Tuesday, March 16, 2010

The Origin of Evil

"The time has come," the Walrus said,"To talk of many things:
Of shoes and ships and sealing-wax
Of cabbages and kings

And why the sea is boiling hot

And whether pigs have wings
"Through the Looking-Glass and What Alice Found There"

One Japanese writer whose work I've been enjoying all along is Norizuki Rintarou. The first work by him I read, was "An Urban Legend Puzzle", which was translated in Passport to Crime, an international crime story anthology. It was an excellent story on its own merits, but what really attracted my attention was the fact that it was a Queenian work. Here we have a writer called Ellery Queen Norizuki Rintarou, who writes about a fictional writer called Ellery Queen Norizuki Rintarou, who helps his father, police inspector Queen Norizuki with cases. And of course, all cases are solved through sheer logic.

Afterwards, I explored the short story bundles Norizuki Rintarou no Bouken ("The Adventures of Norizuki Rintarou") and Norizuki Rintarou no Shin Bouken ("The New Adventures of Norizuki Rintarou"), which besides Queen-ish titles, contain very Queen-ish stories and highly recommended to everyone interested in classical detectives. And Japanese detectives. And any mix of those two.

And this week, I finally read the novel that started it all. Norizuki Rintarou debuted with Mippei Kyoushitsu ("Airtight Classroom"), but his second work (and first as a professional writer) introduced us to the Rintarou and father duo. Yuki Misshitsu ("Locked Room in the Snow") has a straight-in-your-face title, which is quite nostalgic. Murder on the Orient Express. Death on the Nile. Mrs. McGinty's Dead. Yes, the story does involve a locked room. In the snow. No surprises there (note the snow on the cover).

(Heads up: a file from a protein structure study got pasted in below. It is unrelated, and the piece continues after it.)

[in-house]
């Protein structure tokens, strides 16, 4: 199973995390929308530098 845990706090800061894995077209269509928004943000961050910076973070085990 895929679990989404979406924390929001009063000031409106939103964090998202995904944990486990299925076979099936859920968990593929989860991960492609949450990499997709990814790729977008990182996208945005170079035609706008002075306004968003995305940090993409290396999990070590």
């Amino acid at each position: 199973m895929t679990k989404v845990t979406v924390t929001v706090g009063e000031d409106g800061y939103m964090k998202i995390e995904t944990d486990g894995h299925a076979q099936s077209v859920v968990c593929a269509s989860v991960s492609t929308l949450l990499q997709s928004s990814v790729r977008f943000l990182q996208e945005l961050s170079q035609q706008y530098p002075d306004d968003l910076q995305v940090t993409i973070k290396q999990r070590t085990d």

The book revolves around inspector Norizuki, who heads out to a mansion (in the snow!) being invited by a woman called Shinozuka. Who gets killed. In a locked room cottage. And of course everyone had a motive for wanting her dead. The inspector begins his investigation, gets stuck and tries to get help from his writer and amateur detective son, who of course has a deadline for an upcoming book. Very classic stuff indeed, in fact, Yuki Misshitsu is amongst the first wave of novels that brought forth the "New Orthodox" detective wave in Japan.

With its focus on the inspector's work, the motives behind Shinozuka's murder, a challenge to the reader and some other scenes, this work in more than one way reminds me of Queen's own debut work, The Roman Hat Mystery. Both works also have their faults, but the writers of both series certainly improved with following works. The locked room is not very original, but the 'padding' story is quite well done (especially the epilogue which functions as a prologue, makes for a nice piece of misdirection).

Another Queen-ish work was Arisugawa Alice's 46 Banme no Misshitsu ("The 46th Locked Room"), which also happened to be a starting point. In this novel, Arisugawa Alice introduced us to the character of Arisugawa Alice (yes, I'm seeing a pattern here), a detective writer. And he has a friend, the criminologist Himura. They fight crime. And with they, I mean Himura. Arisugawa is just a device to spew out as many detective references as possible.